Patni Going Deeper, Not Broader For Outsourcing Growth
How does a mid-sized player not get squashed as Indian IT outsourcers scrap for business in a battered market? Patni CEO Jeya Kumar is betting Indian IT companies need to specialize on even deeper industry expertise--a strategy he describes as "less about bodies, more about people."
How does a mid-sized player not get squashed as Indian IT outsourcers scrap for business in a battered market? Patni CEO Jeya Kumar is betting Indian IT companies need to specialize on even deeper industry expertise--a strategy he describes as "less about bodies, more about people."I spoke with Kumar this week about his idea that "growth is granular". That means having insurance industry expertise isn't enough to score new IT outsourcing contracts, it needs to be specific to property and casualty insurance, or life insurance. "That's the level people work at," Kumar says. Patni has that, Kumar reckons, though in the healthcare payer space it needs to build or acquire expertise. Overall, he sees providers needing to become more domain and technology specific.
Parallel to that industry push, Kumar thinks geography will start to matter more--in part because of politics.
Most prominent is the proposed U.S. "50-50 rule," which would cut off additional H-1B visas for companies that have more than 50 employees and have more than 50% of U.S. workers on work visas. The numbers and other specifics of such proposals might change, but some kind of new rules in this spirit are "no longer a question of if, it's when," Kumar says. Similar moves are likely in other countries amid high unemployment. "It's the economic reality," he says. "You have to learn to adopt and adjust how you're going to be successful within it. We're still learning." One way that'll happen is outsourcers' value being less dependent on low unit labor cost and more on providing client companies faster time to market on projects.
Proposals like the 50/50 rule are part of the reason Kumar this week announced geographic group presidents for the first time in Patni's history, in the Americas and Asia Pacific.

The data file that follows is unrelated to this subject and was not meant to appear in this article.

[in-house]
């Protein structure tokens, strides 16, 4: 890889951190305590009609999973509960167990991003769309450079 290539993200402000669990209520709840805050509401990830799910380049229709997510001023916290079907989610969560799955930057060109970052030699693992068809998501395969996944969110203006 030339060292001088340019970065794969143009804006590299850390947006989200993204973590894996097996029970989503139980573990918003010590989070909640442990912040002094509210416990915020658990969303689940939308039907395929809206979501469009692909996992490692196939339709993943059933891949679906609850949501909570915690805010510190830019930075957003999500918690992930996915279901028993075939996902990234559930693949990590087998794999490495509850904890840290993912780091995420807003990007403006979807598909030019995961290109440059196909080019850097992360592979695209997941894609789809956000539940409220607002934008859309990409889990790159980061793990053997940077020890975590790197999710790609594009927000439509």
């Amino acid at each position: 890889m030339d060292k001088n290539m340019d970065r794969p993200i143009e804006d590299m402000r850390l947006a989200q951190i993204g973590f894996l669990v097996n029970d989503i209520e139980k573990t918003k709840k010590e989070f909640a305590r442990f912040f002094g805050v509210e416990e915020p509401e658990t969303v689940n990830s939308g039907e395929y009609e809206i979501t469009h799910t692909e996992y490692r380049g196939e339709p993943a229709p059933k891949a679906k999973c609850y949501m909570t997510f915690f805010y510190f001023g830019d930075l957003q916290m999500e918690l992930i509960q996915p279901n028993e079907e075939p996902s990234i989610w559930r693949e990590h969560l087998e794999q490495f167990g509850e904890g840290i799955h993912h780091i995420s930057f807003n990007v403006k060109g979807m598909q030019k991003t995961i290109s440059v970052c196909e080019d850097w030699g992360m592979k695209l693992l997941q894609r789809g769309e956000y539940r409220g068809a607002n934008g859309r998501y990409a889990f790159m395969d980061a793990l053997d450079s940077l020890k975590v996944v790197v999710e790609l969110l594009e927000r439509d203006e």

Kumar's goal is to double Patni's U.S. business over the next three years, from a $555 million business with about 2,300 North American employees, to $1 billion and about 4,000 employees. It has 13,800 employees worldwide, and 2008 revenue of $718 million.
Kumar also sees growth opportunity in helping companies put cloud computing to use. It moved its own employee management application for tasks like vacation scheduling and time tracking to a Web platform, and it's working to move its entire infrastructure to the cloud. It's piloting cloud initiatives with five customers, and "every customer we talk to tells us they're either thinking about it, planning it, or at least interested to learn more," Kumar says. If this downturn drags on, Kumar thinks alternative computing models such as cloud computing and software as a service will get more appealing.
Will the IT outsourcing slump drag on? Kumar says the "de-growth has stopped" and that "shallow" growth and "more stability" are the new reality for the Indian IT services industry. But he says the big lesson of this recession is that you don't build a company for the high times, you build it to last through any times. So as he looks ahead to a shallow recovery, the question Kumar keeps asking is, "What if it's a double dip?"
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